It shouldn’t really need to be said but these are trying times for the games industry.
Spiralling development costs have led to increased pressure for games to perform well and success measured in millions rather than thousands, in turn seeing most teams fall back on familiar concepts, safe sequels and reliable brands.
It’s pretty telling that of all the games we’re looking forward to this year, only a handful buck this trend (Dishonored, being chief among them) and these days, only the biggest publishers can justify the risk of launching something original.
Despite the misleading title – which suggests it might be a game about actually watching dogs – Ubisoft’s new IP feels instantly familiar. The open-world setting and HUD make GTA comparisons inevitable while the nature of the tasks dished out give the feel of an Assassin’s Creed for the digital generation, anti-establishment protagonist Aiden Pearce relying on mad hacking skills in place of hidden blades and information instead of gold.
In fact, we wouldn’t be surprised if Watch Dogs indeed started life as a modern-day Assassin’s Creed game, later given a name and life of its own when its ideas grew beyond the confines of the flagship franchise’s canon.
And ideas are something that Watch Dogs has in plentiful supply. Tying into topical fears over database hacks and information leaks, the core concept is that skilled hackers are able to learn or alter anything about anyone in the blink of an eye, turning the technological comforts and conveniences of the modern age against their users for fun and profit.
With the whole of Chicago networked by a system called ctOS (that’s CenTral Operating System, acronym fans), Pearce will be able to access personal data on residents, tap into thousands of cameras’ worth of security footage and sabotage larger devices and services, seizing control of traffic lights and trains or overloading entire networks.
One crucial factor in the success of this ambitious and original game, however, will be just how much freedom the player has to bring down the system in the way they choose. Why go to the effort of chasing down and killing a mark, for instance, when the game’s premise should allow for cunning players to simply alter the target’s file to give them a criminal record as a fugitive sex offender and have the cops put in the legwork on your behalf?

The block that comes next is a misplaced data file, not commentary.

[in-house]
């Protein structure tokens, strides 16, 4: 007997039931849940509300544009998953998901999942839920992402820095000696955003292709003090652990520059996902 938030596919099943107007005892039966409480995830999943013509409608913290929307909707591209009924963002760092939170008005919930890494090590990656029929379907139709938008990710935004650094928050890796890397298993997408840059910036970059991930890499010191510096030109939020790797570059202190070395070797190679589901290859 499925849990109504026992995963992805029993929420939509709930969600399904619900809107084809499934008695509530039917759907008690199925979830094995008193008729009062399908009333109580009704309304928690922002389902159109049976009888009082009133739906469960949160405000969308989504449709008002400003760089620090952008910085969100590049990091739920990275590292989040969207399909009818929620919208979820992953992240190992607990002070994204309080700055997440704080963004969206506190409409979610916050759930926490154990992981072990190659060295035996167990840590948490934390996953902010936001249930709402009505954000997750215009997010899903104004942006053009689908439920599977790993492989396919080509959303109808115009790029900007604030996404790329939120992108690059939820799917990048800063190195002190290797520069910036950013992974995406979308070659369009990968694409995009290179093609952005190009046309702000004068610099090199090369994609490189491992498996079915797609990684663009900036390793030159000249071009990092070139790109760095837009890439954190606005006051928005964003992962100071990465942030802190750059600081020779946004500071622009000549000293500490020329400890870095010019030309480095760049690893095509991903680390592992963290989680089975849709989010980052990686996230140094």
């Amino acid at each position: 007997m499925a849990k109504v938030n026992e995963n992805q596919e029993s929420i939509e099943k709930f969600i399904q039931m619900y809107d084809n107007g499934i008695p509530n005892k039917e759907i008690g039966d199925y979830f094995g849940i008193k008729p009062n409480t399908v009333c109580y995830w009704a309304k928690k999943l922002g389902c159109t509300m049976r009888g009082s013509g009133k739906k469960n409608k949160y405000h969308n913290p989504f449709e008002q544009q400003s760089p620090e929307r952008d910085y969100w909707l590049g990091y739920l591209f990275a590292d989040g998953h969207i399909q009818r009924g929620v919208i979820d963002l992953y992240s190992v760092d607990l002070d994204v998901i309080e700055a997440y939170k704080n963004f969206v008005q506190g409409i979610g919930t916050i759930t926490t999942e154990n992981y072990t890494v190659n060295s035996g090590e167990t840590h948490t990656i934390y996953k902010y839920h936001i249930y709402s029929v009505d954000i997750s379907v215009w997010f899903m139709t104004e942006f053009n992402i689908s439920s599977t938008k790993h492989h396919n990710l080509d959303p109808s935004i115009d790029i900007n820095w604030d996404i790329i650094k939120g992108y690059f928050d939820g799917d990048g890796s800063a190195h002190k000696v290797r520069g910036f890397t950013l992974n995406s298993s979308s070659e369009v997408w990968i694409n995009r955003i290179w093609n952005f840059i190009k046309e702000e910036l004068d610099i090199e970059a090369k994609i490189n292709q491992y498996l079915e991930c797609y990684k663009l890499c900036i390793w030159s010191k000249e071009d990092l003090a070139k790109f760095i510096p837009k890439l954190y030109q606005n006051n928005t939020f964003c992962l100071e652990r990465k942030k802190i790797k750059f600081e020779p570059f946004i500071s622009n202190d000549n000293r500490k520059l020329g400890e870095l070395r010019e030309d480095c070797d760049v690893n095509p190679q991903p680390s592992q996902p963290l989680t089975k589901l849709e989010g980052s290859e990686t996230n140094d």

Currently, all of Pearce’s technopowers are handled from a radial menu, though there are contextual uses beyond the initially obvious ones to expand the usefulness of each. We just hope the eight current options aren’t the extent of Pearce’s potential for digital mischief, because there’s scope for a hell of a lot more besides.
For all its ingenuity, mind, Watch Dogs can’t help standing up occasionally and yelling “I’m a video game just like all the others!” After intercepting a target (by tampering with the lights at a busy intersection to cause a pile-up), Pearce is dragged into a fairly standard cover shooter gunfight with a bunch of goons – the idea that knowledge is power sort of goes out the window when you’re staring down the barrels of several firearms, after all.
Still, it all goes down with a typical Ubisoft Montreal attention to detail; Assassin’s Creed-style contextual melee kills and the ability to help innocents escape the fray are among the standout moments in the already impressive showdown. So long as this level of polish and detail can be maintained, even more standard moments like these can be made to feel special and as Assassin’s Creed proves, few developers can captivate like Ubisoft Montreal.
It’d be impossible to have a game so focused on networking and technology ignore the potential offered by the Xbox’s own versions of both aspects, namely Xbox Live and SmartGlass. Ubisoft is promising a unique online experience and this seems to be a kind of mutual existence in the same world that straddles the usual multiplayer standards of ‘co-op’ and ‘competitive’, a system that parallels the freedom and innovation of the game itself.
We love big sequels as much as anyone, don’t get us wrong. But only new IP can get away with such grand ideas as these, and it’s these ideas that make us so excited for Watch Dogs. Show original games a little love or this kind of imagination will die along with them, leaving us all with nothing to play bar the Generic Gun Man franchise until the end of time. And nobody wants that.
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